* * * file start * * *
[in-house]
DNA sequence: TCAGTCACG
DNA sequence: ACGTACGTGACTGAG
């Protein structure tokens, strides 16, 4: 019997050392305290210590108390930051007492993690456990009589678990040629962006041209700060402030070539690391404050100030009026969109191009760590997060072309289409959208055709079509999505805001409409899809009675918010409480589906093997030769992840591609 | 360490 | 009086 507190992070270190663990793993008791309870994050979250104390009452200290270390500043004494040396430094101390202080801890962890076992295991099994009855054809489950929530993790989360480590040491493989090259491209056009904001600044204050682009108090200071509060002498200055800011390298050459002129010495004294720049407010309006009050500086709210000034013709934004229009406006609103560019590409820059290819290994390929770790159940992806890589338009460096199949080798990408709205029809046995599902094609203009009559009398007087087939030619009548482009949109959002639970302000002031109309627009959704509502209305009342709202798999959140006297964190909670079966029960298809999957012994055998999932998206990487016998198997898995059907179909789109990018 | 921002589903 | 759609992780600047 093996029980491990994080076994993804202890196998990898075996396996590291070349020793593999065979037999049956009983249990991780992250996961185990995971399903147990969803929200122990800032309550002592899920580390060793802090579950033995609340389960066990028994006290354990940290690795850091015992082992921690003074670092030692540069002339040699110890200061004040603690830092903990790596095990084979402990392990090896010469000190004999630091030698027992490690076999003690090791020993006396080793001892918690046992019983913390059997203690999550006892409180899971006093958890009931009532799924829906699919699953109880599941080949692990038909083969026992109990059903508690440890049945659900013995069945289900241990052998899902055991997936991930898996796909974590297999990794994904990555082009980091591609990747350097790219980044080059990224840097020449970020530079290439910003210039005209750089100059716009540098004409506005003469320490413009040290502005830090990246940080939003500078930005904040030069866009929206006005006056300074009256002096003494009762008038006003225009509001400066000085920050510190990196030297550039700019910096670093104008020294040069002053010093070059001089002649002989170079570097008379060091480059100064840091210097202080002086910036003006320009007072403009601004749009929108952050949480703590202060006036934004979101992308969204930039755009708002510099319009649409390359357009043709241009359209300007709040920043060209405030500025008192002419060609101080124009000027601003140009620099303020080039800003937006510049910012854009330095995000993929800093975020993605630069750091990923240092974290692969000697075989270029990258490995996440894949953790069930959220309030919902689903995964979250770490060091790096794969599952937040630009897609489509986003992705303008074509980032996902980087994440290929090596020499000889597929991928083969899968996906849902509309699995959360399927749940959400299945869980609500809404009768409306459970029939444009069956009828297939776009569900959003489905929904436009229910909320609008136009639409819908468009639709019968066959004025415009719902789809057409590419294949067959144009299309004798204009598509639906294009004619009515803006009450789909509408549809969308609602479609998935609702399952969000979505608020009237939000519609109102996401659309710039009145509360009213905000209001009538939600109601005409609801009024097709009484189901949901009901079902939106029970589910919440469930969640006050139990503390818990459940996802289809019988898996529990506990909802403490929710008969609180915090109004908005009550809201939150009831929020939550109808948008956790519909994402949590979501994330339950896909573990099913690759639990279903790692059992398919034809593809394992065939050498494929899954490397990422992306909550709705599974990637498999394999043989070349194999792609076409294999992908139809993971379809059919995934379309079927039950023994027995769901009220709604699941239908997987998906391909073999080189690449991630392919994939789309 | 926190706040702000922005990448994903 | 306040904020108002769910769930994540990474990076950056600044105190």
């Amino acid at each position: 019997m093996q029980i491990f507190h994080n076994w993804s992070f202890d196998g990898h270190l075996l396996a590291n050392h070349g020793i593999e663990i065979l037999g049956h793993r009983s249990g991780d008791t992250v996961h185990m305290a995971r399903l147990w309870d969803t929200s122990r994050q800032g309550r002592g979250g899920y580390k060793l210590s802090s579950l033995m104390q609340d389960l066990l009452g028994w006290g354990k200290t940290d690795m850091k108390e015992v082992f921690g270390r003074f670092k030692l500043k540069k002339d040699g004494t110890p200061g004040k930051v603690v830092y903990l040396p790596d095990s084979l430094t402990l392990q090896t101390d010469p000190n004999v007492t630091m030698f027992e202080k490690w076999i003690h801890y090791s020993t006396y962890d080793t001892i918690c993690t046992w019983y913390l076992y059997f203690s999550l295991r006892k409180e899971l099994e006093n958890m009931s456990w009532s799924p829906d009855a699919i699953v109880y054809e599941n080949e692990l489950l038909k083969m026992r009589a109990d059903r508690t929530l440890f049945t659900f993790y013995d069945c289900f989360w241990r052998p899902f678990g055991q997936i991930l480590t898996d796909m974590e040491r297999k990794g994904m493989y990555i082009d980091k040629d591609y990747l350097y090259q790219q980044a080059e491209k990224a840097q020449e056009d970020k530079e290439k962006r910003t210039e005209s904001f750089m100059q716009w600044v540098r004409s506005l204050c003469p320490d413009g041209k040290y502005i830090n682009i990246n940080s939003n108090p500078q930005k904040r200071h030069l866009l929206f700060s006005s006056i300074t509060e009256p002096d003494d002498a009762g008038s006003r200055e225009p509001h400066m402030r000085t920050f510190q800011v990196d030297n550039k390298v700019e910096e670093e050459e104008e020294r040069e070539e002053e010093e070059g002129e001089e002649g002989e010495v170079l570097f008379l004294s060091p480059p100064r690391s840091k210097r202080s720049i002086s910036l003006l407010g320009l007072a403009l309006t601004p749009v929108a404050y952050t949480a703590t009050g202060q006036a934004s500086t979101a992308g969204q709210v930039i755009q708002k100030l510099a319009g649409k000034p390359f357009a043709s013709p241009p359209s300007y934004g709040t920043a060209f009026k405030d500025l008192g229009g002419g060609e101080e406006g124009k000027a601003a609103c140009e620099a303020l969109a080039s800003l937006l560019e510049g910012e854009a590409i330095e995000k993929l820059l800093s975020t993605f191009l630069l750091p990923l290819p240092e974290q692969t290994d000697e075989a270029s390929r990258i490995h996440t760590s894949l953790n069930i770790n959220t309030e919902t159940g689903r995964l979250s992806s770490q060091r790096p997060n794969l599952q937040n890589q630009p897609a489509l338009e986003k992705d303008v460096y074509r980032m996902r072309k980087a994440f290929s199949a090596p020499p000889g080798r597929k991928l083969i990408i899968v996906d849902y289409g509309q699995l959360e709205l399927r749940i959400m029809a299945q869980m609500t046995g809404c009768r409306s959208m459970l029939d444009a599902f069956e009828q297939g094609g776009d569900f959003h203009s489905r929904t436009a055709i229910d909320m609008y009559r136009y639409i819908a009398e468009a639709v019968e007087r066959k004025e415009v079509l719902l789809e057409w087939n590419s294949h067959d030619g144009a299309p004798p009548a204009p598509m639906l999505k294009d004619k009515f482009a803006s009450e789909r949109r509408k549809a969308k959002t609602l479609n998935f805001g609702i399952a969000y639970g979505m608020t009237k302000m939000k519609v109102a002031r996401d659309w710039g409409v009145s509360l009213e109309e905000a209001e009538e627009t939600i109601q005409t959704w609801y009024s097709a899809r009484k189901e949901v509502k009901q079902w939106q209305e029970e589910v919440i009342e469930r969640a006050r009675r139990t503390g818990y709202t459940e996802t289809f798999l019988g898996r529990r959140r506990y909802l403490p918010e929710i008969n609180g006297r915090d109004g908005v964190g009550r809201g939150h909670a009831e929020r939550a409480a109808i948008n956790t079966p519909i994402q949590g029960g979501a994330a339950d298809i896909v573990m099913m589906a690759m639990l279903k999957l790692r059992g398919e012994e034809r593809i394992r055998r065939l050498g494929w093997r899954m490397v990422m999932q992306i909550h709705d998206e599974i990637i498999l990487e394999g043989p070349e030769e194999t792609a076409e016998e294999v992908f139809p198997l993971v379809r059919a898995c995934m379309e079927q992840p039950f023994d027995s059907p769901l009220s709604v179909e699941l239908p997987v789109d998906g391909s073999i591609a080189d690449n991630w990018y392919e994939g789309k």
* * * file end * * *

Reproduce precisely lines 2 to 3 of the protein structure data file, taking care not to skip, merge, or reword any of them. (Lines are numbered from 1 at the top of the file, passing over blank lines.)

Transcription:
DNA sequence: TCAGTCACG
DNA sequence: ACGTACGTGACTGAG